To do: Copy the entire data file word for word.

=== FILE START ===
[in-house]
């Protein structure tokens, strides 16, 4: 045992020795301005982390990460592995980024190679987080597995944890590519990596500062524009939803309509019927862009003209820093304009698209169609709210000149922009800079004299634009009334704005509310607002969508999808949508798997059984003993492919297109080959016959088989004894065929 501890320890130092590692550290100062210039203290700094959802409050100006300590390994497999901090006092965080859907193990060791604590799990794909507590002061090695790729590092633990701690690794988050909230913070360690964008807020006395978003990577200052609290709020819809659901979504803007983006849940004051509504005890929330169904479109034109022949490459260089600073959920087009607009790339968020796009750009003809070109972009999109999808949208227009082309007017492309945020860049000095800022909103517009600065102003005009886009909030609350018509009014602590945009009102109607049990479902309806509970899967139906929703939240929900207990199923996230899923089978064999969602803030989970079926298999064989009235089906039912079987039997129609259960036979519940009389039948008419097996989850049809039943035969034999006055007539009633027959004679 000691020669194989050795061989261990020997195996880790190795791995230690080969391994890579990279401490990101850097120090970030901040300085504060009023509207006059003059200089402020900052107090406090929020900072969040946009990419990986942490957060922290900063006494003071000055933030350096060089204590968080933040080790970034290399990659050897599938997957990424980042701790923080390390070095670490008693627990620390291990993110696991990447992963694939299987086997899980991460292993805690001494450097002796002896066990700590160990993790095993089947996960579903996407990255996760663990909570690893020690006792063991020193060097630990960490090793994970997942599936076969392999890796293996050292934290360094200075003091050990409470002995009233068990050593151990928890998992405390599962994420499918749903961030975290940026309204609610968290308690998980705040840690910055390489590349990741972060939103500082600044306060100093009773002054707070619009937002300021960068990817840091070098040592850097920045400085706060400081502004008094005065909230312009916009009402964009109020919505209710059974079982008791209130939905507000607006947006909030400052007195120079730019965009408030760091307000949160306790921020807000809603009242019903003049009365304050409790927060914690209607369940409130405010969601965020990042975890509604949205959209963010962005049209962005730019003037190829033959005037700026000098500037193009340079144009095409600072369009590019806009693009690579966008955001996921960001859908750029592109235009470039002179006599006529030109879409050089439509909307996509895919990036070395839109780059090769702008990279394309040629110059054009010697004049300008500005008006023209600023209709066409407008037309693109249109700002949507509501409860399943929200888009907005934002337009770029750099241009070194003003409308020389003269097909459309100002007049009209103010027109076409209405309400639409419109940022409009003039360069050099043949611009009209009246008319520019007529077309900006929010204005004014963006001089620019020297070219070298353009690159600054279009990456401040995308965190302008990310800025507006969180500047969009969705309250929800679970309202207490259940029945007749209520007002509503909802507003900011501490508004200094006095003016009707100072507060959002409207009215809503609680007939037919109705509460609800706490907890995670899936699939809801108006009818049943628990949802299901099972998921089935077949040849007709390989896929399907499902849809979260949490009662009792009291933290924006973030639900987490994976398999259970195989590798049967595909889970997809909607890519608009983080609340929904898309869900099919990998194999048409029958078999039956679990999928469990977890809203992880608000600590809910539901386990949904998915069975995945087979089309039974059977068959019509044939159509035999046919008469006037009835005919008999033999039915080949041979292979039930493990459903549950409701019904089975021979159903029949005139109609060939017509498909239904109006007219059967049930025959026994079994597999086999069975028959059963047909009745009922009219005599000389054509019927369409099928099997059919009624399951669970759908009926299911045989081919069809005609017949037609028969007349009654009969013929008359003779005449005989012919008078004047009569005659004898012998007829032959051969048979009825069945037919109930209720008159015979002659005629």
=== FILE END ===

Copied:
[in-house]
């Protein structure tokens, strides 16, 4: 045992020795301005982390990460592995980024190679987080597995944890590519990596500062524009939803309509019927862009003209820093304009698209169609709210000149922009800079004299634009009334704005509310607002969508999808949508798997059984003993492919297109080959016959088989004894065929 501890320890130092590692550290100062210039203290700094959802409050100006300590390994497999901090006092965080859907193990060791604590799990794909507590002061090695790729590092633990701690690794988050909230913070360690964008807020006395978003990577200052609290709020819809659901979504803007983006849940004051509504005890929330169904479109034109022949490459260089600073959920087009607009790339968020796009750009003809070109972009999109999808949208227009082309007017492309945020860049000095800022909103517009600065102003005009886009909030609350018509009014602590945009009102109607049990479902309806509970899967139906929703939240929900207990199923996230899923089978064999969602803030989970079926298999064989009235089906039912079987039997129609259960036979519940009389039948008419097996989850049809039943035969034999006055007539009633027959004679 000691020669194989050795061989261990020997195996880790190795791995230690080969391994890579990279401490990101850097120090970030901040300085504060009023509207006059003059200089402020900052107090406090929020900072969040946009990419990986942490957060922290900063006494003071000055933030350096060089204590968080933040080790970034290399990659050897599938997957990424980042701790923080390390070095670490008693627990620390291990993110696991990447992963694939299987086997899980991460292993805690001494450097002796002896066990700590160990993790095993089947996960579903996407990255996760663990909570690893020690006792063991020193060097630990960490090793994970997942599936076969392999890796293996050292934290360094200075003091050990409470002995009233068990050593151990928890998992405390599962994420499918749903961030975290940026309204609610968290308690998980705040840690910055390489590349990741972060939103500082600044306060100093009773002054707070619009937002300021960068990817840091070098040592850097920045400085706060400081502004008094005065909230312009916009009402964009109020919505209710059974079982008791209130939905507000607006947006909030400052007195120079730019965009408030760091307000949160306790921020807000809603009242019903003049009365304050409790927060914690209607369940409130405010969601965020990042975890509604949205959209963010962005049209962005730019003037190829033959005037700026000098500037193009340079144009095409600072369009590019806009693009690579966008955001996921960001859908750029592109235009470039002179006599006529030109879409050089439509909307996509895919990036070395839109780059090769702008990279394309040629110059054009010697004049300008500005008006023209600023209709066409407008037309693109249109700002949507509501409860399943929200888009907005934002337009770029750099241009070194003003409308020389003269097909459309100002007049009209103010027109076409209405309400639409419109940022409009003039360069050099043949611009009209009246008319520019007529077309900006929010204005004014963006001089620019020297070219070298353009690159600054279009990456401040995308965190302008990310800025507006969180500047969009969705309250929800679970309202207490259940029945007749209520007002509503909802507003900011501490508004200094006095003016009707100072507060959002409207009215809503609680007939037919109705509460609800706490907890995670899936699939809801108006009818049943628990949802299901099972998921089935077949040849007709390989896929399907499902849809979260949490009662009792009291933290924006973030639900987490994976398999259970195989590798049967595909889970997809909607890519608009983080609340929904898309869900099919990998194999048409029958078999039956679990999928469990977890809203992880608000600590809910539901386990949904998915069975995945087979089309039974059977068959019509044939159509035999046919008469006037009835005919008999033999039915080949041979292979039930493990459903549950409701019904089975021979159903029949005139109609060939017509498909239904109006007219059967049930025959026994079994597999086999069975028959059963047909009745009922009219005599000389054509019927369409099928099997059919009624399951669970759908009926299911045989081919069809005609017949037609028969007349009654009969013929008359003779005449005989012919008078004047009569005659004898012998007829032959051969048979009825069945037919109930209720008159015979002659005629």